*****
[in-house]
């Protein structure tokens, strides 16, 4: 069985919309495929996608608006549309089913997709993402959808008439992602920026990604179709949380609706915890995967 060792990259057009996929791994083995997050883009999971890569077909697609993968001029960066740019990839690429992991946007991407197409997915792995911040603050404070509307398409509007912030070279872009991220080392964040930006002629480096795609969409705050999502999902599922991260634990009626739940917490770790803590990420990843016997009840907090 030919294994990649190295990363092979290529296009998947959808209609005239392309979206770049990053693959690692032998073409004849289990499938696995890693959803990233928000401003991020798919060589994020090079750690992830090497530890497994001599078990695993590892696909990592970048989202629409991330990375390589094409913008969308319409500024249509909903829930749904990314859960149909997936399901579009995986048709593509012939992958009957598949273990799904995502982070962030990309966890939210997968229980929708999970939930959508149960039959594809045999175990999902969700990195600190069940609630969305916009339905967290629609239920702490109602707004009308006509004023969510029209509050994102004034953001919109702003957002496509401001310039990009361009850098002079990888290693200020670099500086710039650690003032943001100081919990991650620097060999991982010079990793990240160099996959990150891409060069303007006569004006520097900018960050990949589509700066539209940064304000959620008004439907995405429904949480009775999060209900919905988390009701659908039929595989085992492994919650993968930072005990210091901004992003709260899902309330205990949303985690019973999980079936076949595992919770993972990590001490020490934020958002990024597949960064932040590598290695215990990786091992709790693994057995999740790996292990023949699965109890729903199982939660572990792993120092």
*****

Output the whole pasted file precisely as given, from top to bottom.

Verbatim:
[in-house]
């Protein structure tokens, strides 16, 4: 069985919309495929996608608006549309089913997709993402959808008439992602920026990604179709949380609706915890995967 060792990259057009996929791994083995997050883009999971890569077909697609993968001029960066740019990839690429992991946007991407197409997915792995911040603050404070509307398409509007912030070279872009991220080392964040930006002629480096795609969409705050999502999902599922991260634990009626739940917490770790803590990420990843016997009840907090 030919294994990649190295990363092979290529296009998947959808209609005239392309979206770049990053693959690692032998073409004849289990499938696995890693959803990233928000401003991020798919060589994020090079750690992830090497530890497994001599078990695993590892696909990592970048989202629409991330990375390589094409913008969308319409500024249509909903829930749904990314859960149909997936399901579009995986048709593509012939992958009957598949273990799904995502982070962030990309966890939210997968229980929708999970939930959508149960039959594809045999175990999902969700990195600190069940609630969305916009339905967290629609239920702490109602707004009308006509004023969510029209509050994102004034953001919109702003957002496509401001310039990009361009850098002079990888290693200020670099500086710039650690003032943001100081919990991650620097060999991982010079990793990240160099996959990150891409060069303007006569004006520097900018960050990949589509700066539209940064304000959620008004439907995405429904949480009775999060209900919905988390009701659908039929595989085992492994919650993968930072005990210091901004992003709260899902309330205990949303985690019973999980079936076949595992919770993972990590001490020490934020958002990024597949960064932040590598290695215990990786091992709790693994057995999740790996292990023949699965109890729903199982939660572990792993120092």